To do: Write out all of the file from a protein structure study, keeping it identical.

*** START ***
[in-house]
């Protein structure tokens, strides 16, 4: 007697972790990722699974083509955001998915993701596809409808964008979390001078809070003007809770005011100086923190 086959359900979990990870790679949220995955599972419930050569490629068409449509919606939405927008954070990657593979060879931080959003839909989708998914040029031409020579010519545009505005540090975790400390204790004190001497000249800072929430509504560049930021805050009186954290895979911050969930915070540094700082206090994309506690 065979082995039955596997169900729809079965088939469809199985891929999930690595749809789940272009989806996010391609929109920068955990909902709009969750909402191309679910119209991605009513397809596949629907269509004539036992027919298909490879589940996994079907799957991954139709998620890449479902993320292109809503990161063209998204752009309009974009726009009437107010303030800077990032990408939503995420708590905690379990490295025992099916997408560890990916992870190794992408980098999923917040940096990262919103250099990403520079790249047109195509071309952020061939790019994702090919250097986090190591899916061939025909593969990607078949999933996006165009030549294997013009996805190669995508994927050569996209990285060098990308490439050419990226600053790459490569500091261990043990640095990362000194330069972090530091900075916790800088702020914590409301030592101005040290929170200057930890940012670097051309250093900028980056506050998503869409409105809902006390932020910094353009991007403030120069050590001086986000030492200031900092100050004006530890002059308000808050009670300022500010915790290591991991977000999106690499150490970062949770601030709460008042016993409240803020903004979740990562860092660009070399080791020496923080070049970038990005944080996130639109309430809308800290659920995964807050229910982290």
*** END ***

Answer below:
[in-house]
């Protein structure tokens, strides 16, 4: 007697972790990722699974083509955001998915993701596809409808964008979390001078809070003007809770005011100086923190 086959359900979990990870790679949220995955599972419930050569490629068409449509919606939405927008954070990657593979060879931080959003839909989708998914040029031409020579010519545009505005540090975790400390204790004190001497000249800072929430509504560049930021805050009186954290895979911050969930915070540094700082206090994309506690 065979082995039955596997169900729809079965088939469809199985891929999930690595749809789940272009989806996010391609929109920068955990909902709009969750909402191309679910119209991605009513397809596949629907269509004539036992027919298909490879589940996994079907799957991954139709998620890449479902993320292109809503990161063209998204752009309009974009726009009437107010303030800077990032990408939503995420708590905690379990490295025992099916997408560890990916992870190794992408980098999923917040940096990262919103250099990403520079790249047109195509071309952020061939790019994702090919250097986090190591899916061939025909593969990607078949999933996006165009030549294997013009996805190669995508994927050569996209990285060098990308490439050419990226600053790459490569500091261990043990640095990362000194330069972090530091900075916790800088702020914590409301030592101005040290929170200057930890940012670097051309250093900028980056506050998503869409409105809902006390932020910094353009991007403030120069050590001086986000030492200031900092100050004006530890002059308000808050009670300022500010915790290591991991977000999106690499150490970062949770601030709460008042016993409240803020903004979740990562860092660009070399080791020496923080070049970038990005944080996130639109309430809308800290659920995964807050229910982290």